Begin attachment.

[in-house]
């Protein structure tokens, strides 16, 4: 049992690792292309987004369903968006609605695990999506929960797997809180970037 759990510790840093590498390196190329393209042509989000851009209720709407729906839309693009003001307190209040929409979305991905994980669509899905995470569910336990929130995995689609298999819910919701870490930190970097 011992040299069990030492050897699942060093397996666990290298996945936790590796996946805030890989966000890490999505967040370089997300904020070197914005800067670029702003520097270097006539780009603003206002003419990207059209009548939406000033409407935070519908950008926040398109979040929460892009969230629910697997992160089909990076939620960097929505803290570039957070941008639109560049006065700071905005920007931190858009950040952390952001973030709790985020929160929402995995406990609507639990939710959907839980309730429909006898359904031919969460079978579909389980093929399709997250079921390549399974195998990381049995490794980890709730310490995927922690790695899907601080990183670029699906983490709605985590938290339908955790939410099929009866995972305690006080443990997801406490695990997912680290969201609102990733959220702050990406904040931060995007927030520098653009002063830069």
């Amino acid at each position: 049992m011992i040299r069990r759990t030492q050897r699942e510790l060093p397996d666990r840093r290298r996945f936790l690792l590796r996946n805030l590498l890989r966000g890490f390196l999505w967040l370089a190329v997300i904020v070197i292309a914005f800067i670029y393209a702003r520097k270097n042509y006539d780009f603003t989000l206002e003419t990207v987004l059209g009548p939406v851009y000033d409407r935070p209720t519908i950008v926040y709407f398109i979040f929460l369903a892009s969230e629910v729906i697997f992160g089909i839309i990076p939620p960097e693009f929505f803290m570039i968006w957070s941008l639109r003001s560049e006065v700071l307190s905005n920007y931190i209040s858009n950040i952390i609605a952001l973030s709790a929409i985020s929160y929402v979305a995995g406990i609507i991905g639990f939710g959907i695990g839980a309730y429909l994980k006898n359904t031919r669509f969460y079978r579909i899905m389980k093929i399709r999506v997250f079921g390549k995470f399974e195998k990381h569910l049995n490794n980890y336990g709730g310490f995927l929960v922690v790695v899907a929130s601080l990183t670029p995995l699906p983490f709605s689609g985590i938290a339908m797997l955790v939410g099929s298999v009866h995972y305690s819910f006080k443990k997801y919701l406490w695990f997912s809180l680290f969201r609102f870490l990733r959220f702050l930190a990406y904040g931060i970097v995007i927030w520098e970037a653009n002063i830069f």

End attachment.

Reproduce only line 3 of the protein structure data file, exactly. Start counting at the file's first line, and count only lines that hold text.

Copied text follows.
């Amino acid at each position: 049992m011992i040299r069990r759990t030492q050897r699942e510790l060093p397996d666990r840093r290298r996945f936790l690792l590796r996946n805030l590498l890989r966000g890490f390196l999505w967040l370089a190329v997300i904020v070197i292309a914005f800067i670029y393209a702003r520097k270097n042509y006539d780009f603003t989000l206002e003419t990207v987004l059209g009548p939406v851009y000033d409407r935070p209720t519908i950008v926040y709407f398109i979040f929460l369903a892009s969230e629910v729906i697997f992160g089909i839309i990076p939620p960097e693009f929505f803290m570039i968006w957070s941008l639109r003001s560049e006065v700071l307190s905005n920007y931190i209040s858009n950040i952390i609605a952001l973030s709790a929409i985020s929160y929402v979305a995995g406990i609507i991905g639990f939710g959907i695990g839980a309730y429909l994980k006898n359904t031919r669509f969460y079978r579909i899905m389980k093929i399709r999506v997250f079921g390549k995470f399974e195998k990381h569910l049995n490794n980890y336990g709730g310490f995927l929960v922690v790695v899907a929130s601080l990183t670029p995995l699906p983490f709605s689609g985590i938290a339908m797997l955790v939410g099929s298999v009866h995972y305690s819910f006080k443990k997801y919701l406490w695990f997912s809180l680290f969201r609102f870490l990733r959220f702050l930190a990406y904040g931060i970097v995007i927030w520098e970037a653009n002063i830069f």